D&D General Skill challenges: action resolution that centres the fiction


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clearstream

(He, Him)
As an aside, I've been experimenting in homebrew with something a little like SCs, with a key change that more difficult checks are worth more successes. So a very hard check is worth 3 successes, for example.

This makes the difficulty mix flexible as where say multiple hard checks are called for, PCs will need fewer of them. There's no need to mandate a mix. Also, to my taste this makes the conclusion liable to feel a bit more "organic" as others have used the term. For the fiction to follow well we need whatever the PCs described to invoke a possibly-final check to be legitimately possibly-finalising. It can't be something that even if successful leaves another step to go. And the converse! If seemingly finalising it shouldn't force us to make more checks

That is one reason I think that to use SCs successfully means applying the mechanics and parameters flexibly: the system as written often fails... but one ought not to use it as written. If after the 6th success a 7th seems required, add a 7th. It may be an auto-success. If the 5th seemed legitimately finalising, one can finalise.

I'm still not 100% on using a fixed number of failures... essentially trying to identify a similar rubric.
 

pemerton

Legend
For the fiction to follow well we need whatever the PCs described to invoke a possibly-final check to be legitimately possibly-finalising. It can't be something that even if successful leaves another step to go. And the converse! If seemingly finalising it shouldn't force us to make more checks

That is one reason I think that to use SCs successfully means applying the mechanics and parameters flexibly: the system as written often fails... but one ought not to use it as written. If after the 6th success a 7th seems required, add a 7th. It may be an auto-success. If the 5th seemed legitimately finalising, one can finalise.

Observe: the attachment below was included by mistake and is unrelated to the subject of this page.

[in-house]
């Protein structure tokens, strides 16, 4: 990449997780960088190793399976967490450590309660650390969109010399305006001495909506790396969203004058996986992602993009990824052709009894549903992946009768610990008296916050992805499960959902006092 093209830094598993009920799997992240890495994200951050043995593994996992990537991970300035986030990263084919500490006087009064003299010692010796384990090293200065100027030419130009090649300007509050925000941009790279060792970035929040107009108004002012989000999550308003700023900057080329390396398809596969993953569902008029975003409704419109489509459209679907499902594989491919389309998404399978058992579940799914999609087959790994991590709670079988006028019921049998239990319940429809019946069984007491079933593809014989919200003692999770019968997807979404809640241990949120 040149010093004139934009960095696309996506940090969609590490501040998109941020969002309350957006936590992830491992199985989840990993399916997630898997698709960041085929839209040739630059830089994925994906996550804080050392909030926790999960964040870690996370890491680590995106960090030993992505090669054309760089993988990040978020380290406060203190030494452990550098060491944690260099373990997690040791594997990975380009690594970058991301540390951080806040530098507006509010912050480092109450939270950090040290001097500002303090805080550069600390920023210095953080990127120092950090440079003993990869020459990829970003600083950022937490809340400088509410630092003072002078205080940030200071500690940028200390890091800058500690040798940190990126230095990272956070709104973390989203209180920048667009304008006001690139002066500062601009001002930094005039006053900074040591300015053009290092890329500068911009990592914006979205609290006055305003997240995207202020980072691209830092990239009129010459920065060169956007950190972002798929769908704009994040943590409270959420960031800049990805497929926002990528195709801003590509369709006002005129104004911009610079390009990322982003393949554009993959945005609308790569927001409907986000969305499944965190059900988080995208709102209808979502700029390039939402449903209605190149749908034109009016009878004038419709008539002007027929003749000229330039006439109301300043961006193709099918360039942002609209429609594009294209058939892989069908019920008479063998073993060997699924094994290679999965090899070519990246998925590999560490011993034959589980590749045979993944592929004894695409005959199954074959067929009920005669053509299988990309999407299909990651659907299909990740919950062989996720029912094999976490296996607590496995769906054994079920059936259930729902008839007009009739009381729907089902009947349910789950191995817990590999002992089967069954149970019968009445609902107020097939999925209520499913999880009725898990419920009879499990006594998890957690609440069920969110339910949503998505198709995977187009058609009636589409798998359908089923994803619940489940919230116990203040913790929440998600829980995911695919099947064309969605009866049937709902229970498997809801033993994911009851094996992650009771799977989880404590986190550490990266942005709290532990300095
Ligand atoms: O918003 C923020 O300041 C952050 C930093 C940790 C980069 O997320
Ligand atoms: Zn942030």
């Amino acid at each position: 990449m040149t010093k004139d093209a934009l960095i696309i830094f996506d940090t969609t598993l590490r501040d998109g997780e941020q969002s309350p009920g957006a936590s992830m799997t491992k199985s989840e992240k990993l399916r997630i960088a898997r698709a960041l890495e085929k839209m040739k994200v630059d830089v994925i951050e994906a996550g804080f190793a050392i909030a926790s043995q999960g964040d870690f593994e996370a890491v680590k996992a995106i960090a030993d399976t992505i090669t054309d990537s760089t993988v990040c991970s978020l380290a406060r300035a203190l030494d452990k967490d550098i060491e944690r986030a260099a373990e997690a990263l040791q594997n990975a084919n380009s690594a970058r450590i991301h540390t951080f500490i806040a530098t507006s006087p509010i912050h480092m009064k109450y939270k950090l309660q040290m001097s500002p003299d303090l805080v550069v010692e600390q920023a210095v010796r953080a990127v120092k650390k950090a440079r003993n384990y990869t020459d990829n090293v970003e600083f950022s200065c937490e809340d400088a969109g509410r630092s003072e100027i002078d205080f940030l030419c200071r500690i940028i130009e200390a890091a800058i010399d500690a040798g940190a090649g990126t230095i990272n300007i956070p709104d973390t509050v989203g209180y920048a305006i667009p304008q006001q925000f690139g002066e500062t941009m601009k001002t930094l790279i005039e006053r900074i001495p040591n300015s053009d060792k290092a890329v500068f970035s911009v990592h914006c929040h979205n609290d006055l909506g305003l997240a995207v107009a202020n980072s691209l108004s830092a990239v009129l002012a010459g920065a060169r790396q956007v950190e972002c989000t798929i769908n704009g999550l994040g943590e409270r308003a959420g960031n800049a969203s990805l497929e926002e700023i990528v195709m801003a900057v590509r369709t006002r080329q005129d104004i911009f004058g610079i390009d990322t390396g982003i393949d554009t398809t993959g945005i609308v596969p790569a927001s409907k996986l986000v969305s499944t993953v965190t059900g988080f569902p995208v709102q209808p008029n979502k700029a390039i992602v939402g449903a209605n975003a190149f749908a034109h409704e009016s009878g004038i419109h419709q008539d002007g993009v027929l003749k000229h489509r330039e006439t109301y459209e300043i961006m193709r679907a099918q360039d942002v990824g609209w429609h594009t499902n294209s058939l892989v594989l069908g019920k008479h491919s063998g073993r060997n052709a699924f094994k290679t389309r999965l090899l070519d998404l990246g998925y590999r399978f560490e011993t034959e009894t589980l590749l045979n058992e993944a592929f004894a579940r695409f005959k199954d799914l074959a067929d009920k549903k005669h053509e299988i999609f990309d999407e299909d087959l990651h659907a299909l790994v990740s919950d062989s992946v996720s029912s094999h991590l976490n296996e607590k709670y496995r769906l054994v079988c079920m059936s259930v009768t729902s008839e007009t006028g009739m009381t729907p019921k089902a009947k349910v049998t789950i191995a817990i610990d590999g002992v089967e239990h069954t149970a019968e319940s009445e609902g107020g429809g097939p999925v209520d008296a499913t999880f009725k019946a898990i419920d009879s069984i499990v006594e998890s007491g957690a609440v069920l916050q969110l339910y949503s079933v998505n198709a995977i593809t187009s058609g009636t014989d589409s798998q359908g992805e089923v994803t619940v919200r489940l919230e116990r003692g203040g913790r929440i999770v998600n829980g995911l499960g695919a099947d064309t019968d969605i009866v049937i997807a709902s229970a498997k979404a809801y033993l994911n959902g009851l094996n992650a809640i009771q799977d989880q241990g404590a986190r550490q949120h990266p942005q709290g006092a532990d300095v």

Which participant(s) are you envisaging make(s) the determination about how things seem?
 

clearstream

(He, Him)
Which participant(s) are you envisaging make(s) the determination about how things seem?
The same participants that uphold the fictional position. As this is a facet of our fictional position. Depending on the mode of play, participants may have a stronger say in legitimating some aspects of the position (e.g. Robin is often in a better position to say what is legitimate for their character, than Addy is.)
 

As an aside, I've been experimenting in homebrew with something a little like SCs, with a key change that more difficult checks are worth more successes. So a very hard check is worth 3 successes, for example.

This makes the difficulty mix flexible as where say multiple hard checks are called for, PCs will need fewer of them. There's no need to mandate a mix. Also, to my taste this makes the conclusion liable to feel a bit more "organic" as others have used the term. For the fiction to follow well we need whatever the PCs described to invoke a possibly-final check to be legitimately possibly-finalising. It can't be something that even if successful leaves another step to go. And the converse! If seemingly finalising it shouldn't force us to make more checks

That is one reason I think that to use SCs successfully means applying the mechanics and parameters flexibly: the system as written often fails... but one ought not to use it as written. If after the 6th success a 7th seems required, add a 7th. It may be an auto-success. If the 5th seemed legitimately finalising, one can finalise.

I'm still not 100% on using a fixed number of failures... essentially trying to identify a similar rubric.